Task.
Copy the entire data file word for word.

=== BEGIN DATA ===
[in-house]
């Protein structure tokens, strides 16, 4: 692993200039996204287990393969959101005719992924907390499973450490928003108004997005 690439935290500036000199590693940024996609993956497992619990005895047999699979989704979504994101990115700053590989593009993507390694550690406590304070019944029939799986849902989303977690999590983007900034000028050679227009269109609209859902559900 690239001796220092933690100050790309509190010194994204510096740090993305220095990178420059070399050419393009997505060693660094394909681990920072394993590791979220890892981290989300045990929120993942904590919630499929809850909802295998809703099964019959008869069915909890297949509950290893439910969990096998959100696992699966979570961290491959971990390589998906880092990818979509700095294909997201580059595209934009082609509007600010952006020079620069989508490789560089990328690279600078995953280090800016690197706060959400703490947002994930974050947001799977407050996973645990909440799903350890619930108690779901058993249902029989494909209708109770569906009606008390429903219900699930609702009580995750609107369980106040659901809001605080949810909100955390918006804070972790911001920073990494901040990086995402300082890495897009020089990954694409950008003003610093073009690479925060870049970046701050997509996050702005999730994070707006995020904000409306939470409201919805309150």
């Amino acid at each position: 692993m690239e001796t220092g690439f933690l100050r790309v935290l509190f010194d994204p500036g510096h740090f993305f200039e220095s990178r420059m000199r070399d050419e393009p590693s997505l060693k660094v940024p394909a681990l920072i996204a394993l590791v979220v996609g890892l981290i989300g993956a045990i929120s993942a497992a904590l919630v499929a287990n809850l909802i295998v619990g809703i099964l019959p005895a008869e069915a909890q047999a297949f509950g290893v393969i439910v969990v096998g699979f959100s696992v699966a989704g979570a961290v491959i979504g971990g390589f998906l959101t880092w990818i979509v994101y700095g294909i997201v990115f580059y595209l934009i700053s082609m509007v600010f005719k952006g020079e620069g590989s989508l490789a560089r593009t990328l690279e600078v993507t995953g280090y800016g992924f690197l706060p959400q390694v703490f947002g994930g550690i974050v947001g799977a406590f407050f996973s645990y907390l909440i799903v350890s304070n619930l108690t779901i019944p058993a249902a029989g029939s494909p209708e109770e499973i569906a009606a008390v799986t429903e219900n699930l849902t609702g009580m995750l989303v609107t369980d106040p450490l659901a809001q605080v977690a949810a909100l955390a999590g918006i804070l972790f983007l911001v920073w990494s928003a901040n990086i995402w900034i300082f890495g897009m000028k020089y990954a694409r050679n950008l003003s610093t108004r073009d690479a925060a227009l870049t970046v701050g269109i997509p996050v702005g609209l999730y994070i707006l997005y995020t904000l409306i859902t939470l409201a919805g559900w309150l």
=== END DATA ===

[in-house]
């Protein structure tokens, strides 16, 4: 692993200039996204287990393969959101005719992924907390499973450490928003108004997005 690439935290500036000199590693940024996609993956497992619990005895047999699979989704979504994101990115700053590989593009993507390694550690406590304070019944029939799986849902989303977690999590983007900034000028050679227009269109609209859902559900 690239001796220092933690100050790309509190010194994204510096740090993305220095990178420059070399050419393009997505060693660094394909681990920072394993590791979220890892981290989300045990929120993942904590919630499929809850909802295998809703099964019959008869069915909890297949509950290893439910969990096998959100696992699966979570961290491959971990390589998906880092990818979509700095294909997201580059595209934009082609509007600010952006020079620069989508490789560089990328690279600078995953280090800016690197706060959400703490947002994930974050947001799977407050996973645990909440799903350890619930108690779901058993249902029989494909209708109770569906009606008390429903219900699930609702009580995750609107369980106040659901809001605080949810909100955390918006804070972790911001920073990494901040990086995402300082890495897009020089990954694409950008003003610093073009690479925060870049970046701050997509996050702005999730994070707006995020904000409306939470409201919805309150």
């Amino acid at each position: 692993m690239e001796t220092g690439f933690l100050r790309v935290l509190f010194d994204p500036g510096h740090f993305f200039e220095s990178r420059m000199r070399d050419e393009p590693s997505l060693k660094v940024p394909a681990l920072i996204a394993l590791v979220v996609g890892l981290i989300g993956a045990i929120s993942a497992a904590l919630v499929a287990n809850l909802i295998v619990g809703i099964l019959p005895a008869e069915a909890q047999a297949f509950g290893v393969i439910v969990v096998g699979f959100s696992v699966a989704g979570a961290v491959i979504g971990g390589f998906l959101t880092w990818i979509v994101y700095g294909i997201v990115f580059y595209l934009i700053s082609m509007v600010f005719k952006g020079e620069g590989s989508l490789a560089r593009t990328l690279e600078v993507t995953g280090y800016g992924f690197l706060p959400q390694v703490f947002g994930g550690i974050v947001g799977a406590f407050f996973s645990y907390l909440i799903v350890s304070n619930l108690t779901i019944p058993a249902a029989g029939s494909p209708e109770e499973i569906a009606a008390v799986t429903e219900n699930l849902t609702g009580m995750l989303v609107t369980d106040p450490l659901a809001q605080v977690a949810a909100l955390a999590g918006i804070l972790f983007l911001v920073w990494s928003a901040n990086i995402w900034i300082f890495g897009m000028k020089y990954a694409r050679n950008l003003s610093t108004r073009d690479a925060a227009l870049t970046v701050g269109i997509p996050v702005g609209l999730y994070i707006l997005y995020t904000l409306i859902t939470l409201a919805g559900w309150l």